Labour took £1.5M in donations from trade union bosses as strikes loom

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The Labour Party took more than £1.5million from trade unions in the third quarter of 2022, the latest figures from the Electoral Commission have shown. It received £4.7million in total in donations, with £1.62million coming from unions. The figures are likely to be worrying for the Conservative party, which lagged behind Labour in donations for the first time in more than a year.

Rishi Sunak’s party received a total of £2.97million – a 40 percent drop since the previous quarter.

The latest donation figure is the lowest since mid-2020 for the Conservatives, who took in £5.4million in donations in the second economic quarter of 2022.

A Conservative spokesperson said: “The Conservative party only accepts donations from permissible sources, namely individuals registered on the UK’s electoral roll or UK registered companies.

“Donations are properly and transparently declared to the Electoral Commission, openly published by them and comply fully with the law.”

A party source told the Guardian the figures were likely to be anomalous because of the leadership election which took place during the period.

At the time, Liz Truss and Rishi Sunak raised more than £400,000 for their respective leadership bids – close to the maximum threshold of £500,000.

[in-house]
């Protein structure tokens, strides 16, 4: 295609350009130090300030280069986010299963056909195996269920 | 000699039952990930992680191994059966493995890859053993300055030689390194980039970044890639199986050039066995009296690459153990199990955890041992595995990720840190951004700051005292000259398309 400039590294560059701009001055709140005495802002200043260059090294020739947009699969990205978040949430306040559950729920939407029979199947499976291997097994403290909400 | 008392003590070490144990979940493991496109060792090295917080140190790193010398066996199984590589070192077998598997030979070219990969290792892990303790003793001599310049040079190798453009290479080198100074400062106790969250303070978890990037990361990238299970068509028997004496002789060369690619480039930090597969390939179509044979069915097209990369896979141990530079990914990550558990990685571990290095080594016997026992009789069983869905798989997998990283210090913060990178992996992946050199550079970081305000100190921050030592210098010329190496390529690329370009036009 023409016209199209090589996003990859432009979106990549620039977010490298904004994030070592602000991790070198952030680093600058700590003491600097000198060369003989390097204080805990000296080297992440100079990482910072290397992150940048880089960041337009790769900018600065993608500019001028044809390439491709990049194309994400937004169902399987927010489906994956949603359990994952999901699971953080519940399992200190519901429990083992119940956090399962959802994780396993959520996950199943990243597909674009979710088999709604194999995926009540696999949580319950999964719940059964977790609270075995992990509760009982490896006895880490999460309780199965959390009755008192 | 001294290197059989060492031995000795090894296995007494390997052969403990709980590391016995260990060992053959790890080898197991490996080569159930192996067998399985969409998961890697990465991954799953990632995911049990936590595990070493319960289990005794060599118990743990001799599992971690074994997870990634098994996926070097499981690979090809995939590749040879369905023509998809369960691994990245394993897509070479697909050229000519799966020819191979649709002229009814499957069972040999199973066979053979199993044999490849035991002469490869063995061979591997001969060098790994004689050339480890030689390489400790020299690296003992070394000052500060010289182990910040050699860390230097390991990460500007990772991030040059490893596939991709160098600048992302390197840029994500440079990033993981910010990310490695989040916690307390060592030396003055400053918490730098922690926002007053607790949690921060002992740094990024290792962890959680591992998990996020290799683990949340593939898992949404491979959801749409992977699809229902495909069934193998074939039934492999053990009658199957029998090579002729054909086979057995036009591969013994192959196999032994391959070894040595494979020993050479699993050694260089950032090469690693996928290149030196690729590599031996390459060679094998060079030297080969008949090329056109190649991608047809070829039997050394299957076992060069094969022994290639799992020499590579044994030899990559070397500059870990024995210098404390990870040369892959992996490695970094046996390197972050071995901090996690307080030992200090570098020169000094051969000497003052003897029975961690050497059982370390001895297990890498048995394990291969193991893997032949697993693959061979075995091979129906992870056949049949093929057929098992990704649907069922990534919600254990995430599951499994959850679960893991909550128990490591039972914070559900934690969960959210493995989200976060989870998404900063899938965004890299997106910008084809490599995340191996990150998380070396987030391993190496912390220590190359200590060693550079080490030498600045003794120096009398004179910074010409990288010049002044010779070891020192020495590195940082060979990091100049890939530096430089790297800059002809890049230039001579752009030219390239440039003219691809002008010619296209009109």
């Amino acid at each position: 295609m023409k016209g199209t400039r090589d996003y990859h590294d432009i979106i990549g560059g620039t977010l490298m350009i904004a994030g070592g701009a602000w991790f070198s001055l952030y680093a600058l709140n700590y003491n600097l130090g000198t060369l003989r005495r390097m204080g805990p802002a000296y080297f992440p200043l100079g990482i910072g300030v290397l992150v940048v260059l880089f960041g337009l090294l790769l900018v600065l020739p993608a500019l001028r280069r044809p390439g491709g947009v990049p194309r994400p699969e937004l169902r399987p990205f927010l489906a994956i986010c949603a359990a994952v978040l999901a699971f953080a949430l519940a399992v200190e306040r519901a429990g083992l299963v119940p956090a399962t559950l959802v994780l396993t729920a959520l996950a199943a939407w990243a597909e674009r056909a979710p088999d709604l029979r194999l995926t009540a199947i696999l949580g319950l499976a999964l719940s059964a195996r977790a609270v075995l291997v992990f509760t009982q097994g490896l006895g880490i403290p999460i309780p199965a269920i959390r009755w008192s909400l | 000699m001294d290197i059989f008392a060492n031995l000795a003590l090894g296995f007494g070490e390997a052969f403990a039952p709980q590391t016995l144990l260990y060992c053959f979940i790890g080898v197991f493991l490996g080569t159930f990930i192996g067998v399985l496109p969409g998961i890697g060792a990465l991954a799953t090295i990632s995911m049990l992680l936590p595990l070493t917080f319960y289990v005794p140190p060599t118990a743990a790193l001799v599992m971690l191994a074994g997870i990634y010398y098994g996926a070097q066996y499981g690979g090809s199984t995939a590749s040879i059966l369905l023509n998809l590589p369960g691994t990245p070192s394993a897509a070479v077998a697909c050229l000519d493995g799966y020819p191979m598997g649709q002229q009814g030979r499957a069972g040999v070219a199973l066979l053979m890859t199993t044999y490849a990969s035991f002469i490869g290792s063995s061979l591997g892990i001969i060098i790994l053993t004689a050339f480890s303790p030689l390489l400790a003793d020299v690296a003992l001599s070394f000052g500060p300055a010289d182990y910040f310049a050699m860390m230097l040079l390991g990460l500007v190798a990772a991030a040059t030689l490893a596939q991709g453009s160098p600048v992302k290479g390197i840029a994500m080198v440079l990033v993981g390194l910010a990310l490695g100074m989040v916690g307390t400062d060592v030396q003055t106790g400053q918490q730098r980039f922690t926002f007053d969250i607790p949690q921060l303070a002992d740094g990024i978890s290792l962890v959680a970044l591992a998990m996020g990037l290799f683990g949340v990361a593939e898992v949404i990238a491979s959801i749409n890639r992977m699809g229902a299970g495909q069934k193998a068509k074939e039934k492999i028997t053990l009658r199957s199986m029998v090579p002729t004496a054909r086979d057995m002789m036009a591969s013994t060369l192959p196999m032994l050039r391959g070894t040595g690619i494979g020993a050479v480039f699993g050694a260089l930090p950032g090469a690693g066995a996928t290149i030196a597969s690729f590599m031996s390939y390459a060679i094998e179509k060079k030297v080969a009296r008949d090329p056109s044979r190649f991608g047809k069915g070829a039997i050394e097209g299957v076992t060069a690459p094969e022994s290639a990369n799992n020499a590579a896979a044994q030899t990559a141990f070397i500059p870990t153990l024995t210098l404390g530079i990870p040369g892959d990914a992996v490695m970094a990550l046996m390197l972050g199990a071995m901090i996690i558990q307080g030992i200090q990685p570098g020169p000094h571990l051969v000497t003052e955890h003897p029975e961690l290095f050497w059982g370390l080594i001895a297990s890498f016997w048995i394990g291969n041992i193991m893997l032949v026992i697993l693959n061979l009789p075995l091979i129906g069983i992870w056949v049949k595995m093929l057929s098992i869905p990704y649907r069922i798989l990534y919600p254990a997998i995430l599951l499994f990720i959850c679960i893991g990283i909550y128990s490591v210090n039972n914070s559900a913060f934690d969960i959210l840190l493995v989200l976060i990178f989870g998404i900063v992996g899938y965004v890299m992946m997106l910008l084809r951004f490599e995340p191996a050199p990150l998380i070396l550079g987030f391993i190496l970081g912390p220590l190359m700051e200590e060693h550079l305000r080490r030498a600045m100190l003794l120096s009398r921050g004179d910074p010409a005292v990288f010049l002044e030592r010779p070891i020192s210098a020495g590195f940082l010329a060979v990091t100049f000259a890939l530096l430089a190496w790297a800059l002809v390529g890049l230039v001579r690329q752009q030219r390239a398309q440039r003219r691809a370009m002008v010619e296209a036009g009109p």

Donations to Labour jumped by nearly 25 percent since last quarter.

A spokesperson for the party said: “Donors are coming back to Labour because they can see we are a changed party that is serious about getting into government and building a fairer, greener, more dynamic Britain.

“We are very grateful for all support, large or small, as we gear up to fight the next general election.”

The trade unions’ backing of the Labour party comes as the country gears up for a winter racked by strikes.

Nurses’ strikes are scheduled to take place in the leadup to Christmas on December 15 and December 20, with up to 100,000 nurses set to join the walkouts.

As many as 200,000 health workers are currently thought to be backing industrial action.

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Last week, the RMT announced a series of 48-hour strikes in December and January after negotiations with the industry failed to reach an improved settlement.

More than 40,000 members across Network Rail and 14 train operating companies will take strike action on December 13th, 14th, 16th and 17th and on January 3rd, 4th, 6th and 7th.

The union also announced a ban on overtime from December 18th until January 2nd, meaning its members will be taking industrial action for 4 weeks.

The RMT alleged that the Government is “directly interfering with our attempts to reach a settlement”.

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